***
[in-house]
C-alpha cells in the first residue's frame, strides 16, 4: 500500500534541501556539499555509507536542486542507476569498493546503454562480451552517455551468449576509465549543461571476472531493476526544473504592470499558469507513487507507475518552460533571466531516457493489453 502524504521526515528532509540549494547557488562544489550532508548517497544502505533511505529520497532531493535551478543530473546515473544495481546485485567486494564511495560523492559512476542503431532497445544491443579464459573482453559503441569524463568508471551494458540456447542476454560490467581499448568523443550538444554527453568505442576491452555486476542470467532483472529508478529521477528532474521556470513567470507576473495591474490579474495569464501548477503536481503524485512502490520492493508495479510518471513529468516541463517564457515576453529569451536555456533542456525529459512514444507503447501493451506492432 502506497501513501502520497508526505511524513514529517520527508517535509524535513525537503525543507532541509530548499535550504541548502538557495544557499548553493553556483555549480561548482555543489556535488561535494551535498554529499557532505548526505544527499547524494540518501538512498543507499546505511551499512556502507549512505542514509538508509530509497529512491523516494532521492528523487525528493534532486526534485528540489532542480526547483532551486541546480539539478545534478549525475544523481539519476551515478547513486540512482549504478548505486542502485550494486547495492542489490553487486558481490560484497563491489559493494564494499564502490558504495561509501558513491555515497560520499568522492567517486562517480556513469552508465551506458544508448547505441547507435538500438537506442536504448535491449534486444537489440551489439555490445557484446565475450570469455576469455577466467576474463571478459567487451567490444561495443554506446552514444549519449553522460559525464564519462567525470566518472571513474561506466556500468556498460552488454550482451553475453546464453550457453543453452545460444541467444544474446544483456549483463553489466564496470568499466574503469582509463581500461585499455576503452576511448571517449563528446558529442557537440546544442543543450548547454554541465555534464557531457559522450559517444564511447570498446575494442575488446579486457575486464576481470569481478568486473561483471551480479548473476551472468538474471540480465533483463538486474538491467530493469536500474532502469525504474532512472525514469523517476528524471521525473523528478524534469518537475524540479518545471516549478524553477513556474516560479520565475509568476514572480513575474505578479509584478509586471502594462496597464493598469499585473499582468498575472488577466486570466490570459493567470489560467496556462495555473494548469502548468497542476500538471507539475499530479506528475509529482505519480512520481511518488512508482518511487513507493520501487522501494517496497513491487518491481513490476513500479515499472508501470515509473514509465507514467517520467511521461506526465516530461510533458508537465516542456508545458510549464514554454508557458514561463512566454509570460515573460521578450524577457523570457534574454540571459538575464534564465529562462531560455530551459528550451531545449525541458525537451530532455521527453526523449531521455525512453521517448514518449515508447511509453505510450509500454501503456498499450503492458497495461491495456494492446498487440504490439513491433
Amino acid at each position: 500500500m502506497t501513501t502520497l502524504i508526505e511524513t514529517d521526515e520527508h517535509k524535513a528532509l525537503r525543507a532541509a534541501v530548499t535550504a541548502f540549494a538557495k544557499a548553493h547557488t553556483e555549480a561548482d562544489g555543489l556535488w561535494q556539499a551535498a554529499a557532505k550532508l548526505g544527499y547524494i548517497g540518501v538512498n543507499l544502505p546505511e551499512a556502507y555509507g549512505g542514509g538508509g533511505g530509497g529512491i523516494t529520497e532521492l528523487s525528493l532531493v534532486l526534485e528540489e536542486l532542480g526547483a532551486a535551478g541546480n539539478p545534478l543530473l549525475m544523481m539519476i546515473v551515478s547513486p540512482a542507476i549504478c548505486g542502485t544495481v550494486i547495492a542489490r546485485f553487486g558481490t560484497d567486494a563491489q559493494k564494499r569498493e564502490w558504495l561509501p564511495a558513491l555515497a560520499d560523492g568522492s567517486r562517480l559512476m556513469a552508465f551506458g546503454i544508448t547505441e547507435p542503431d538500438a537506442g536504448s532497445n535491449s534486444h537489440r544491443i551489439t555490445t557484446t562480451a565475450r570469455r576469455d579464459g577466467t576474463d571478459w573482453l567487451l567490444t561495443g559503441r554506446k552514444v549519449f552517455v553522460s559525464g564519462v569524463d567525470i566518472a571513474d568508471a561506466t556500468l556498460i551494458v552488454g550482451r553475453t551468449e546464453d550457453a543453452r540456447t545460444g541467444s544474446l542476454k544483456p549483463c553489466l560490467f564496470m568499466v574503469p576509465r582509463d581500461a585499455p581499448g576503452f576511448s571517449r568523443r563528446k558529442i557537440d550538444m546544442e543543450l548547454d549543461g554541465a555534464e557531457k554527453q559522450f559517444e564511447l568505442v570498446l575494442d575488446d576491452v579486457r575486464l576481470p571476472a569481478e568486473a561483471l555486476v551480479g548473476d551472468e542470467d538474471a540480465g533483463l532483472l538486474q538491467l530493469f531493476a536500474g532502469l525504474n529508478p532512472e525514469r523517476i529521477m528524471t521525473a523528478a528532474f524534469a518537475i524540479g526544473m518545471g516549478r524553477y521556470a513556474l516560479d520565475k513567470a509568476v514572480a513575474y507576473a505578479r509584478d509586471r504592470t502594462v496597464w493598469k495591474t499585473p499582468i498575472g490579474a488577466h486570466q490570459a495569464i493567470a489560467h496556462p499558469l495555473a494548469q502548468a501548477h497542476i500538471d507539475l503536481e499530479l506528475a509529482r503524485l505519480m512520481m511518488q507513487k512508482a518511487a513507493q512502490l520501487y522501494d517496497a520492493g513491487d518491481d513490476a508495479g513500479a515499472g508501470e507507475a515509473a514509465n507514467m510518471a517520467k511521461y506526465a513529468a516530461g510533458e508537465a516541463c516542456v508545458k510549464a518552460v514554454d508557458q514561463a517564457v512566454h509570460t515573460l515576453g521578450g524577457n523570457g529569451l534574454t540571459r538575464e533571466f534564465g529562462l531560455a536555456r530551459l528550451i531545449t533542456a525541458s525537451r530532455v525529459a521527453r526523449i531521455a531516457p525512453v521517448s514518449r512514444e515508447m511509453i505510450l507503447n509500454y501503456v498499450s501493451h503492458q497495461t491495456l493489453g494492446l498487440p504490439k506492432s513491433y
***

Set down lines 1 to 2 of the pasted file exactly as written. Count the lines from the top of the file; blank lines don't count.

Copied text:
[in-house]
C-alpha cells in the first residue's frame, strides 16, 4: 500500500534541501556539499555509507536542486542507476569498493546503454562480451552517455551468449576509465549543461571476472531493476526544473504592470499558469507513487507507475518552460533571466531516457493489453 502524504521526515528532509540549494547557488562544489550532508548517497544502505533511505529520497532531493535551478543530473546515473544495481546485485567486494564511495560523492559512476542503431532497445544491443579464459573482453559503441569524463568508471551494458540456447542476454560490467581499448568523443550538444554527453568505442576491452555486476542470467532483472529508478529521477528532474521556470513567470507576473495591474490579474495569464501548477503536481503524485512502490520492493508495479510518471513529468516541463517564457515576453529569451536555456533542456525529459512514444507503447501493451506492432 502506497501513501502520497508526505511524513514529517520527508517535509524535513525537503525543507532541509530548499535550504541548502538557495544557499548553493553556483555549480561548482555543489556535488561535494551535498554529499557532505548526505544527499547524494540518501538512498543507499546505511551499512556502507549512505542514509538508509530509497529512491523516494532521492528523487525528493534532486526534485528540489532542480526547483532551486541546480539539478545534478549525475544523481539519476551515478547513486540512482549504478548505486542502485550494486547495492542489490553487486558481490560484497563491489559493494564494499564502490558504495561509501558513491555515497560520499568522492567517486562517480556513469552508465551506458544508448547505441547507435538500438537506442536504448535491449534486444537489440551489439555490445557484446565475450570469455576469455577466467576474463571478459567487451567490444561495443554506446552514444549519449553522460559525464564519462567525470566518472571513474561506466556500468556498460552488454550482451553475453546464453550457453543453452545460444541467444544474446544483456549483463553489466564496470568499466574503469582509463581500461585499455576503452576511448571517449563528446558529442557537440546544442543543450548547454554541465555534464557531457559522450559517444564511447570498446575494442575488446579486457575486464576481470569481478568486473561483471551480479548473476551472468538474471540480465533483463538486474538491467530493469536500474532502469525504474532512472525514469523517476528524471521525473523528478524534469518537475524540479518545471516549478524553477513556474516560479520565475509568476514572480513575474505578479509584478509586471502594462496597464493598469499585473499582468498575472488577466486570466490570459493567470489560467496556462495555473494548469502548468497542476500538471507539475499530479506528475509529482505519480512520481511518488512508482518511487513507493520501487522501494517496497513491487518491481513490476513500479515499472508501470515509473514509465507514467517520467511521461506526465516530461510533458508537465516542456508545458510549464514554454508557458514561463512566454509570460515573460521578450524577457523570457534574454540571459538575464534564465529562462531560455530551459528550451531545449525541458525537451530532455521527453526523449531521455525512453521517448514518449515508447511509453505510450509500454501503456498499450503492458497495461491495456494492446498487440504490439513491433